Sweeney Todd, Adelphi Theatre
The Observer by Kate Kellaway- 23/03/12 ~
It's hard to know what to advise: go to Sweeney Todd on a full or an empty stomach. Either way, you may want to avoid pies, especially those sold in Fleet Street, once you have seen Jonathan Kent's dark, bilious, brilliant production of Stephen Sondheim's 1979 musical (inspired by a Victorian penny dreadful). It's horrifically enjoyable – not to be missed under any circumstances.
It's set in a dark, smoggy, feral London (designer Anthony Ward) with virtuoso lighting by Mark Henderson, who sends a persecuting white beam through the peasouper to pick on Sweeney Todd "the demon barber", while in a yellow haze his estranged daughter, Johanna, basks and innocent punters greedily tuck into human flesh.
What Michael Ball brings to Sweeney, aside from his tremendous voice, is a monumental, depressive stillness. He seems paralysed by his past. He comes to life only in the moments where he sends his clientele to their deaths with his silver knife. Sweeney's customers wear huge white bibs that become their shrouds. And he has acquired a chic – and all the more creepy for that – scarlet leather chair, from which victims are ejected to the bakehouse below. There's a scintillating reprise of "Johanna", which Sweeney sings with almost absent-minded softness while "polishing off" one body after another. It's hilarious in its macabre, over-the-top way. It is the tense, incongruous juxtapositions and unpredictability of Sondheim's score that make the evening so powerful.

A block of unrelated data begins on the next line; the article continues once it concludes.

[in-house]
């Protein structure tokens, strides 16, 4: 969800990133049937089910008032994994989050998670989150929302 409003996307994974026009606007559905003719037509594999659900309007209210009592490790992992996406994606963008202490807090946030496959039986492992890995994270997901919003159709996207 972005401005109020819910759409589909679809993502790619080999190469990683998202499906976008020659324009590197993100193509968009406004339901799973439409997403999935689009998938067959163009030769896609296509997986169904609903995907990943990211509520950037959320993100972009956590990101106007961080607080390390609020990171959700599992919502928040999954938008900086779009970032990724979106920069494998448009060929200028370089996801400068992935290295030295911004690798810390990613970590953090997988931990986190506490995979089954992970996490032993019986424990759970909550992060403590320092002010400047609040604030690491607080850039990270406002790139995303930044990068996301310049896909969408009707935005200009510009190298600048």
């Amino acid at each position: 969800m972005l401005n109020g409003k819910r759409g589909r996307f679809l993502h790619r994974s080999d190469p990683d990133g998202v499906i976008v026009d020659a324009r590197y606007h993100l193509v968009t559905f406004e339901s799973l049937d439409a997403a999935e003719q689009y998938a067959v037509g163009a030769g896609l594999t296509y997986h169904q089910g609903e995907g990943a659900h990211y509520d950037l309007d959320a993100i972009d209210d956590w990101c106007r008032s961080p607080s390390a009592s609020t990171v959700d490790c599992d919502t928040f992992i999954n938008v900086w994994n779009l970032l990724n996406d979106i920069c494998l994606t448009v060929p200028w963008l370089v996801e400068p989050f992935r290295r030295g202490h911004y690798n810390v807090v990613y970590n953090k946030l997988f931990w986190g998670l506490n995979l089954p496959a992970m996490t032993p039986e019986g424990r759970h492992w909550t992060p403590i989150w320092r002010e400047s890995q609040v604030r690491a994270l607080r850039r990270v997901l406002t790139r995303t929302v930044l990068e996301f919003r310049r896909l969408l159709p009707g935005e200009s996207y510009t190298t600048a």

Imelda Staunton's performance as Sweeney's accomplice, Mrs Lovett, comes close to genius. She is a villain yet keeps her character real: a shrew in a pinny. Her Mrs Lovett adores Sweeney but is frightened enough to humour him, miming his murderous tastes with a flirtatious cut-throat gesture of her own. She has a hyperactive gaiety, especially on the subject of bad pies and in the outstanding duet (it could have been written by a cannibalistic Cole Porter) in which each profession is assessed as pie material, from poet to fop to rear admiral "with or without his privates".
Lucy May Barker's unusual Johanna has an edgy voice while Luke Brady's gorgeous Anthony is, vocally, golden syrup. Judge Turpin is well played by John Bowe as a pompous self-flagellator, and Peter Polycarpou's Beadle Bamford has menacing impudence, tickling the ivories in the Todds' front room. I will wait to digest this sensational show – then I'm going back for a second helping.